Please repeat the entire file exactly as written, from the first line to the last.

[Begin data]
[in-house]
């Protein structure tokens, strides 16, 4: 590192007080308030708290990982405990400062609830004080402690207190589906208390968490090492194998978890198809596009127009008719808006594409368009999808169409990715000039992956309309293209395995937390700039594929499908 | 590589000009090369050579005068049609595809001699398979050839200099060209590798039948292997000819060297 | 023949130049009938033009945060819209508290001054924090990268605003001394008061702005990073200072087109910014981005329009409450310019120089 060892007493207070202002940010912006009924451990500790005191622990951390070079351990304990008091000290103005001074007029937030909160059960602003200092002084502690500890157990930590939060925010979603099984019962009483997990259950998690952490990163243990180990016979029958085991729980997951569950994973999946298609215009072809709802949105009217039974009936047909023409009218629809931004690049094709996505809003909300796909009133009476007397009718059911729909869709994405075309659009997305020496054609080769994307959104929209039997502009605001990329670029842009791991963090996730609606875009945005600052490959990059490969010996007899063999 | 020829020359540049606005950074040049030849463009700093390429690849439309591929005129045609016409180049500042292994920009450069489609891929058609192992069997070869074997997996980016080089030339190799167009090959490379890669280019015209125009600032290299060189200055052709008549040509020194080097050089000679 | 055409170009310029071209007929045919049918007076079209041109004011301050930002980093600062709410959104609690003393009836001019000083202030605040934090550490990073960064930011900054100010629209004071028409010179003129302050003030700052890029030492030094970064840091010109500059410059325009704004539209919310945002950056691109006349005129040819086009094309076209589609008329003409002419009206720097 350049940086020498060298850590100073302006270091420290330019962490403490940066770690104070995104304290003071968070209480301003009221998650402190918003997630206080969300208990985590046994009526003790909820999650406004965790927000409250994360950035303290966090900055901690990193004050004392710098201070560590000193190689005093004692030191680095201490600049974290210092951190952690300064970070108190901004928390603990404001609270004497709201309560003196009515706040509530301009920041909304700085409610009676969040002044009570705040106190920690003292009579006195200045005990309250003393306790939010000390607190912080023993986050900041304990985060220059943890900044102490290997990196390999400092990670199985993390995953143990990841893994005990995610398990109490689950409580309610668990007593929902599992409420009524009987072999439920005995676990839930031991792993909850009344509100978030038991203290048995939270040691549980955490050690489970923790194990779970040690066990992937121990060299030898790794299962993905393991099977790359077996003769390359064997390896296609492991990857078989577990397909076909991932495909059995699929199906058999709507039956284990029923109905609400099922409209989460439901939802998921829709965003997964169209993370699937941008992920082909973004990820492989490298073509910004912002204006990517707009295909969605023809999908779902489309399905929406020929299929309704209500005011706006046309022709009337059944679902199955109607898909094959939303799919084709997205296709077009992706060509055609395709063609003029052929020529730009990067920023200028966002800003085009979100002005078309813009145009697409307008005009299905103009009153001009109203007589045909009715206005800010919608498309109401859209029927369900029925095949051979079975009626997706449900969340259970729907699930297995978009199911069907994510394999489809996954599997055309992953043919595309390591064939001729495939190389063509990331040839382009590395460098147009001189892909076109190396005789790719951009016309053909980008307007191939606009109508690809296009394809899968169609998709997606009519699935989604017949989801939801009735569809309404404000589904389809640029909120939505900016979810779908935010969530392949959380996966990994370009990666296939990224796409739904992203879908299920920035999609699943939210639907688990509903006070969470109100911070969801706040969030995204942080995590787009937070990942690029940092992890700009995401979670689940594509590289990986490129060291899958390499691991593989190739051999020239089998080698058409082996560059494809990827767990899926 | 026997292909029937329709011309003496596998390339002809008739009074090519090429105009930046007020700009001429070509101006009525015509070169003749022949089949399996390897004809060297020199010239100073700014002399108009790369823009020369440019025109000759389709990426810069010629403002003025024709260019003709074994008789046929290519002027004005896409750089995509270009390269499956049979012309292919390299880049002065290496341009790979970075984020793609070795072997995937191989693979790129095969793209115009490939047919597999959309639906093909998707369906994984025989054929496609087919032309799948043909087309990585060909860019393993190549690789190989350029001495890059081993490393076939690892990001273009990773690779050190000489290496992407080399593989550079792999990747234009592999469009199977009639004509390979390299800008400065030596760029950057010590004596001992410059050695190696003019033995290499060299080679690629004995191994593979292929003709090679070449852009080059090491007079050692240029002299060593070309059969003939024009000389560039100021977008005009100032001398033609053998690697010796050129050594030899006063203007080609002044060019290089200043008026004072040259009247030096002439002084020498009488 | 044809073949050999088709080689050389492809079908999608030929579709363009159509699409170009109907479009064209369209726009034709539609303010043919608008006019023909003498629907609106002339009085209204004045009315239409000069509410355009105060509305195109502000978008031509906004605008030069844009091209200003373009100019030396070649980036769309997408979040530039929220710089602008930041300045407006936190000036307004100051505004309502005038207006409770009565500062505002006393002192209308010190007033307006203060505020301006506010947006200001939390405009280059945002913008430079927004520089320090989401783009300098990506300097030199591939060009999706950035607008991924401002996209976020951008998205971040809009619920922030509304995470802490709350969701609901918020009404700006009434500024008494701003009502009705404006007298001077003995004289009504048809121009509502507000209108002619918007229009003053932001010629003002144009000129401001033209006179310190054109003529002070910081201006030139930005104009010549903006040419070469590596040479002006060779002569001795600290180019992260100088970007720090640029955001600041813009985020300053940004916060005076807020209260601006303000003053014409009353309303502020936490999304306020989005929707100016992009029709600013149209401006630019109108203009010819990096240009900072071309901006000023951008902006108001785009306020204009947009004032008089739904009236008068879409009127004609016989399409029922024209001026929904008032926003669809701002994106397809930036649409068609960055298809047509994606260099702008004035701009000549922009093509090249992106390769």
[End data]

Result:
[in-house]
């Protein structure tokens, strides 16, 4: 590192007080308030708290990982405990400062609830004080402690207190589906208390968490090492194998978890198809596009127009008719808006594409368009999808169409990715000039992956309309293209395995937390700039594929499908 | 590589000009090369050579005068049609595809001699398979050839200099060209590798039948292997000819060297 | 023949130049009938033009945060819209508290001054924090990268605003001394008061702005990073200072087109910014981005329009409450310019120089 060892007493207070202002940010912006009924451990500790005191622990951390070079351990304990008091000290103005001074007029937030909160059960602003200092002084502690500890157990930590939060925010979603099984019962009483997990259950998690952490990163243990180990016979029958085991729980997951569950994973999946298609215009072809709802949105009217039974009936047909023409009218629809931004690049094709996505809003909300796909009133009476007397009718059911729909869709994405075309659009997305020496054609080769994307959104929209039997502009605001990329670029842009791991963090996730609606875009945005600052490959990059490969010996007899063999 | 020829020359540049606005950074040049030849463009700093390429690849439309591929005129045609016409180049500042292994920009450069489609891929058609192992069997070869074997997996980016080089030339190799167009090959490379890669280019015209125009600032290299060189200055052709008549040509020194080097050089000679 | 055409170009310029071209007929045919049918007076079209041109004011301050930002980093600062709410959104609690003393009836001019000083202030605040934090550490990073960064930011900054100010629209004071028409010179003129302050003030700052890029030492030094970064840091010109500059410059325009704004539209919310945002950056691109006349005129040819086009094309076209589609008329003409002419009206720097 350049940086020498060298850590100073302006270091420290330019962490403490940066770690104070995104304290003071968070209480301003009221998650402190918003997630206080969300208990985590046994009526003790909820999650406004965790927000409250994360950035303290966090900055901690990193004050004392710098201070560590000193190689005093004692030191680095201490600049974290210092951190952690300064970070108190901004928390603990404001609270004497709201309560003196009515706040509530301009920041909304700085409610009676969040002044009570705040106190920690003292009579006195200045005990309250003393306790939010000390607190912080023993986050900041304990985060220059943890900044102490290997990196390999400092990670199985993390995953143990990841893994005990995610398990109490689950409580309610668990007593929902599992409420009524009987072999439920005995676990839930031991792993909850009344509100978030038991203290048995939270040691549980955490050690489970923790194990779970040690066990992937121990060299030898790794299962993905393991099977790359077996003769390359064997390896296609492991990857078989577990397909076909991932495909059995699929199906058999709507039956284990029923109905609400099922409209989460439901939802998921829709965003997964169209993370699937941008992920082909973004990820492989490298073509910004912002204006990517707009295909969605023809999908779902489309399905929406020929299929309704209500005011706006046309022709009337059944679902199955109607898909094959939303799919084709997205296709077009992706060509055609395709063609003029052929020529730009990067920023200028966002800003085009979100002005078309813009145009697409307008005009299905103009009153001009109203007589045909009715206005800010919608498309109401859209029927369900029925095949051979079975009626997706449900969340259970729907699930297995978009199911069907994510394999489809996954599997055309992953043919595309390591064939001729495939190389063509990331040839382009590395460098147009001189892909076109190396005789790719951009016309053909980008307007191939606009109508690809296009394809899968169609998709997606009519699935989604017949989801939801009735569809309404404000589904389809640029909120939505900016979810779908935010969530392949959380996966990994370009990666296939990224796409739904992203879908299920920035999609699943939210639907688990509903006070969470109100911070969801706040969030995204942080995590787009937070990942690029940092992890700009995401979670689940594509590289990986490129060291899958390499691991593989190739051999020239089998080698058409082996560059494809990827767990899926 | 026997292909029937329709011309003496596998390339002809008739009074090519090429105009930046007020700009001429070509101006009525015509070169003749022949089949399996390897004809060297020199010239100073700014002399108009790369823009020369440019025109000759389709990426810069010629403002003025024709260019003709074994008789046929290519002027004005896409750089995509270009390269499956049979012309292919390299880049002065290496341009790979970075984020793609070795072997995937191989693979790129095969793209115009490939047919597999959309639906093909998707369906994984025989054929496609087919032309799948043909087309990585060909860019393993190549690789190989350029001495890059081993490393076939690892990001273009990773690779050190000489290496992407080399593989550079792999990747234009592999469009199977009639004509390979390299800008400065030596760029950057010590004596001992410059050695190696003019033995290499060299080679690629004995191994593979292929003709090679070449852009080059090491007079050692240029002299060593070309059969003939024009000389560039100021977008005009100032001398033609053998690697010796050129050594030899006063203007080609002044060019290089200043008026004072040259009247030096002439002084020498009488 | 044809073949050999088709080689050389492809079908999608030929579709363009159509699409170009109907479009064209369209726009034709539609303010043919608008006019023909003498629907609106002339009085209204004045009315239409000069509410355009105060509305195109502000978008031509906004605008030069844009091209200003373009100019030396070649980036769309997408979040530039929220710089602008930041300045407006936190000036307004100051505004309502005038207006409770009565500062505002006393002192209308010190007033307006203060505020301006506010947006200001939390405009280059945002913008430079927004520089320090989401783009300098990506300097030199591939060009999706950035607008991924401002996209976020951008998205971040809009619920922030509304995470802490709350969701609901918020009404700006009434500024008494701003009502009705404006007298001077003995004289009504048809121009509502507000209108002619918007229009003053932001010629003002144009000129401001033209006179310190054109003529002070910081201006030139930005104009010549903006040419070469590596040479002006060779002569001795600290180019992260100088970007720090640029955001600041813009985020300053940004916060005076807020209260601006303000003053014409009353309303502020936490999304306020989005929707100016992009029709600013149209401006630019109108203009010819990096240009900072071309901006000023951008902006108001785009306020204009947009004032008089739904009236008068879409009127004609016989399409029922024209001026929904008032926003669809701002994106397809930036649409068609960055298809047509994606260099702008004035701009000549922009093509090249992106390769």